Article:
A Parable About Government Taxation of Voteless Women

John Leighton’s cartoon

Government Methods Applied to Business:
Lady Customer: “I wish to see some dress materials to choose from.”
Shopkeeper: “Excuse me, madam. We do not permit our lady customers to ‘choose.’ You pay the bill — we supply the goods we think best for you.”

The Vote

From the issue of The Vote comes this charming parable:

A Ridiculous Story.

As the man entered the shop the tailor stepped forward and asked:

“How can I serve you, sir?”

“I want a good travelling suit; that is just the thing,” said the man as he pointed to a roll of cloth lying near, and one felt he had chosen something eminently serviceable; “what price would it be?”

“Four guineas, cash down,” replied the tailor.

The man paid the money; then the tailor deliberately folded up the cloth, put it away, took down another roll that was pre-eminently unsatisfactory and spread it out before the man.

“You have paid for a suit,” said the tailor, calmly, “and this is the suit I intend you to have for your money.”

The man was so astonished he could hardly stammer out, “But I do not want that cloth, it will not do at all!”

“Don’t worry,” said the tailor. “I am doing the very best I can for you.”

“But your best is not my best,” argued the man.

“Nevertheless you must be satisfied,” said the tailor.

By this time astonishment had given place to annoyance.

“I have paid for the suit, therefore I will choose the material,” retorted the man hotly.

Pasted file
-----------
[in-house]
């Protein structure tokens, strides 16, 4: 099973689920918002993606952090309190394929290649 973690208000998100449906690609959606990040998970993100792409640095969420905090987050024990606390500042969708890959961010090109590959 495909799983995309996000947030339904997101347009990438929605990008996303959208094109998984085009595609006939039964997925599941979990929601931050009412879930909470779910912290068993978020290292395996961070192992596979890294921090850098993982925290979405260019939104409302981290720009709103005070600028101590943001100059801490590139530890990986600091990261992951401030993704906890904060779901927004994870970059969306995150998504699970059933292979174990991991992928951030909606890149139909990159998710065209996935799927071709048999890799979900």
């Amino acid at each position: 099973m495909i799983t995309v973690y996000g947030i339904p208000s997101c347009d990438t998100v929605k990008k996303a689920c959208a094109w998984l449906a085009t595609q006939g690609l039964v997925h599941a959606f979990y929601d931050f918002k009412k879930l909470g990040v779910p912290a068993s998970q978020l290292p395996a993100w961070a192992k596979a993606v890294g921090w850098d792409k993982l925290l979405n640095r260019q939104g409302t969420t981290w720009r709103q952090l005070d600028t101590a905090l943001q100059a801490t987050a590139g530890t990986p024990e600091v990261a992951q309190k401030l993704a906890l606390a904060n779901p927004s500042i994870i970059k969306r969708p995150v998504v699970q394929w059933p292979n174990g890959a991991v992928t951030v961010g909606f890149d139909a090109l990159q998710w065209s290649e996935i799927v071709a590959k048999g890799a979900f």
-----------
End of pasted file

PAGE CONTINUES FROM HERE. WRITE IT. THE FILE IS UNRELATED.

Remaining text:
“You are not capable,” said the tailor, “you would injure my reputation if I allowed you to choose.”

Thinking the tailor must be mad, the man, with great patience, tried to make him more reasonable, for the suit was wanted badly, and there was nowhere else to go. But the tailor turned a deaf ear to every persuasion and so persistently reiterated his cry of incapability that at last the man got angry and said:

“If you refuse to let me choose, I shall refuse to pay.”

Thereupon the tailor got angry and declared he would stick to the money whatever happened.

Naturally the man cried out against this injustice, and made every effort to obtain that which was his by right, whereupon the tailor made such a hullabaloo that the police rushed in and marched off to prison — the man!

Ridiculous? Of course it is.

Impossible? Oh, dear me, no; this sort of thing happens daily.

How? Those who have been at Mrs. [Kate] Harvey’s Tax Resistance Sales at Brackenhill, Bromley, and many others in all parts of the country at which women prefer the “spoiling of their goods” to paying for a Government they may not chose, have received practical answers to such a question. The situation as it affects women who are asked to pay and look pleasant, is admirably set forth in Mr. John Leighton’s telling cartoon on our front page. When it touches men it becomes “intolerable.”

Also from the same issue:

The Women’s Tax Resistance League Announces a Debate on the Insurance Act

Just or Unjust? — The much-discussed Insurance Act is to be yet more discussed, and a most interesting evening is assured on , when the Women’s Tax Resistance League will hold a debate on the subject at the Caxton Hall at Miss Margaret Douglas will maintain that the act is undemocratic and presses unjustly and heavily upon women; Sir Victor Horsley will oppose, and Sir Edward Busk will preside. The Tax Resistance League has arranged many stimulating gatherings, and the coming one will justify its well-earned reputation.